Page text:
Archive for February, 2013

Get an Education, Son

Monday, February 18th, 2013

My mum and dad left school at 14 years old and were determined their two sons would receive a good education; perhaps go to university. But what defines a good education?

I passed my “eleven plus” examination in elementary school and was eagerly waiting to be allocated to one of the two grammar schools in the city: Dynevor or Bishop Gore. To my horror I was posted to Penlan Comprehensive School. Opened in 1956 as a “multilateral” school, it had been redefined as a “comprehensive” school and I was one of first guinea pigs chosen to test this new system.

Transferring from the safe haven of an elementary school at the age of eleven to the daunting secondary school comprising 1500 pimply and hormone crazed schoolboys was not an easy transition. I was reasonably successful in elementary school where the main subjects taught were the “three Rs” (reading, writing and rithmetic) and I didn’t have much problem with them. Following the successful eleven plus results I was introduced to my nemesis: “geometry!” I should have known this represented the tip of the iceberg and worse was to follow.

One passing comment on my introduction to the isosceles triangle et al. My teacher, the folically challenged Mr. Watson, could not understand why I was so inept at geometry, so he pronounced me as being lazy and a big head now that I had passed the “eleven plus.” We never liked each other, and hitting him between the eyes with a lump of chalk during a classroom skirmish didn’t help foster a better relationship.

Secondary school introduced a variety of new subjects: English, English Literature, Physics, Biology, Chemistry, Geography, History, French, Welsh, Russian, Mathematics, Woodwork, Pottery, Music, Metalwork, Art, Latin, Geology, Religious Instruction (later changed to Religious Education,) and PE (physical education.)

Oh boy! Physical education also introduced me to communal showers and the thought of stripping naked in front of a bunch of strangers was appalling to me. For the next seven years I would rarely be addressed by my first name. This applied to teachers and fellow pupils. Another phenomenon was an all boy environment rather than mixed classes in elementary school. We seemed to lose touch with the female species at a crucial time when our male hormones were racing at 100mph. Maybe that’s why so much emphasis was placed on showers to cool our ardor.

At the end of our third year, at the tender age of 14-15, we were required to make a decision which would shape the rest of their lives. We had to choose between the path of the sciences or the arts. Unfortunately we didn’t have any career guidance counselors at our school and the teachers were not very helpful either. The Labor Government of the sixties made a big push into promoting science and technology, and promised there would be many jobs available in those fields. On this basis I chose the sciences despite having little talent for them and this unforced error would haunt me for the next 15 years.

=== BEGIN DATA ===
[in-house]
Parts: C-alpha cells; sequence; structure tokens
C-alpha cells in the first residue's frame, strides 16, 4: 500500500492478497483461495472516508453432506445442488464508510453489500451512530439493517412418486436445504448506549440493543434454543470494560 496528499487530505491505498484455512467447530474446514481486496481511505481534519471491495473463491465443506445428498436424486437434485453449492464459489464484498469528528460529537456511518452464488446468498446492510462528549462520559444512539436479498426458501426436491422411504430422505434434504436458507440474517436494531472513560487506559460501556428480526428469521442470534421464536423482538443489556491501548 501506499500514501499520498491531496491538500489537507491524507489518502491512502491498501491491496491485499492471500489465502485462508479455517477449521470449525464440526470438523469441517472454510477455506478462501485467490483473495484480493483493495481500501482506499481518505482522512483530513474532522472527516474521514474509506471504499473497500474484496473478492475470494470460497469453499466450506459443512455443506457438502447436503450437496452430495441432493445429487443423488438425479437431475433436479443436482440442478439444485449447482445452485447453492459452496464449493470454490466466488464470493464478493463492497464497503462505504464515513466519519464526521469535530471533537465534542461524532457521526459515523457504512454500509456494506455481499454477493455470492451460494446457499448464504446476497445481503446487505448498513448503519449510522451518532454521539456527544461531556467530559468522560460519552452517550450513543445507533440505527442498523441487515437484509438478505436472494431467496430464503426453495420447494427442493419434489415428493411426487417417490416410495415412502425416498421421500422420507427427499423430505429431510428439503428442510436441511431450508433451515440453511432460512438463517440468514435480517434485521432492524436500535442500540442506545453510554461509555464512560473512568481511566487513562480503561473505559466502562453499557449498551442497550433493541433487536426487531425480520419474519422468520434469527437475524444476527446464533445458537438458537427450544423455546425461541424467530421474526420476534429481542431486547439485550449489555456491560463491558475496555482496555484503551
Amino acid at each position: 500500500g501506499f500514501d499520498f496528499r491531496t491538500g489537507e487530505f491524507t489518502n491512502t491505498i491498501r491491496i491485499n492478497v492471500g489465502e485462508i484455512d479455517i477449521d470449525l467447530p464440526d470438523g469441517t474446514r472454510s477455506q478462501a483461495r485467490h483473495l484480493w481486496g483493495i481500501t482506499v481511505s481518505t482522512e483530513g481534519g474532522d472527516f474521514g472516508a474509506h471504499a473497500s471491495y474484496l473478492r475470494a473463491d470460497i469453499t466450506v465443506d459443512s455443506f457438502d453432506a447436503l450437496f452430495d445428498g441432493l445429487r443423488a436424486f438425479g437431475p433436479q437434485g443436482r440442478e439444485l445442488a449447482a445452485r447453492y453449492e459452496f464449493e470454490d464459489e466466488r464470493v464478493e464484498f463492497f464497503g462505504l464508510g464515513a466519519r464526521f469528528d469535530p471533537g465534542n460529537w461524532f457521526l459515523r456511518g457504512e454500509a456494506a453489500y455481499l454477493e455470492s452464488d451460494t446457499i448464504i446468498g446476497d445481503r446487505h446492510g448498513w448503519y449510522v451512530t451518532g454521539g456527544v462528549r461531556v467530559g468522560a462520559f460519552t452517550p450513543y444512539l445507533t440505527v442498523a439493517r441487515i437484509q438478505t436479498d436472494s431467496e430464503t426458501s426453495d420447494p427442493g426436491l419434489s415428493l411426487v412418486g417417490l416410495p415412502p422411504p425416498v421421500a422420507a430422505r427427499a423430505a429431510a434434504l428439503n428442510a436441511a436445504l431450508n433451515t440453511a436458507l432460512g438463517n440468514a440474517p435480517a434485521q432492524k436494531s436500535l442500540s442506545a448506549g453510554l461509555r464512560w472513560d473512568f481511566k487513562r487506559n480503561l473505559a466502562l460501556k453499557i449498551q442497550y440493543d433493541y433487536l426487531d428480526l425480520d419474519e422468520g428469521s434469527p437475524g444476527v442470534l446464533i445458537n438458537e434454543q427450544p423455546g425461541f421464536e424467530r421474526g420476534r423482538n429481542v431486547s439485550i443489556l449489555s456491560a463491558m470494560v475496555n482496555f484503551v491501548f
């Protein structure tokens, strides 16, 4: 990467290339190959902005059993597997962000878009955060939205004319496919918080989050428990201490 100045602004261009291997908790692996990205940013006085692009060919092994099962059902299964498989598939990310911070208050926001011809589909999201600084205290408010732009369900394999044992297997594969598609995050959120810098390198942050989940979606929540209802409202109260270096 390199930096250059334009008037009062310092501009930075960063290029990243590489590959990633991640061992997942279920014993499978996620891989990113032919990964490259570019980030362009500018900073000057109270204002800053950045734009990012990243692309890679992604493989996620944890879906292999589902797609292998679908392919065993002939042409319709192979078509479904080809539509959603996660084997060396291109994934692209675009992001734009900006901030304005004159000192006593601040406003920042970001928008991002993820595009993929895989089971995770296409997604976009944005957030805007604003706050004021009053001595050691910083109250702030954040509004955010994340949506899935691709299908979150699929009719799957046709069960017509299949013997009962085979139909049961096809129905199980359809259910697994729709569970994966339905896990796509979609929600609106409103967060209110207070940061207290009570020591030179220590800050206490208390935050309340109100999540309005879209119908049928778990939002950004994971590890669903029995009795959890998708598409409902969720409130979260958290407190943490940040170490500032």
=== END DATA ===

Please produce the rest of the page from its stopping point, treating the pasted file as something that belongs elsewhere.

In retrospect success in certain subjects was so dependent on the quality of the teacher which varied greatly in my time at Penlan, none more so than languages. I was so disillusioned with the academic world at 15 that I seriously considered leaving school and taking an apprenticeship as an electrician.

A statement made by one of the senior teachers has resonated with me practically every day of my life: “I’m not here to give you an education. I’m teaching you to pass exams!” Maybe that explains why the history teacher never arranged a field trip to the many mediaeval castles in close proximity to the school. What a wasted opportunity.

My lasting impressions of a seven year residence at Penlan Comprehensive:

  • Spending endless hours in a five-storey matchbox traipsing up and down countless flights of stairs.
  • Milk monitors arriving at school on horseback.
  • Avoiding sadistic arts and crafts teachers
  • Grunter, Toad, Crow, Taffy, Stumpy, Pip, Dayo, Skinny, Hitler, Bummer and Fifi; affectionate nicknames for some of the teachers.
  • The stench emanating from the kitchens from yesterday’s leftovers and easily converted into pig swill to be picked up by the local farmer.

It’s very appropriate how the letters from “Penlan” can be rearranged into “Penal.” The school motto was “O NERTH I NERTH” which means “from strength to strength.” Little did I know that I would need all my strength to survive the traumas of Penlan Comprehensive which was mercifully put to rest in 2005.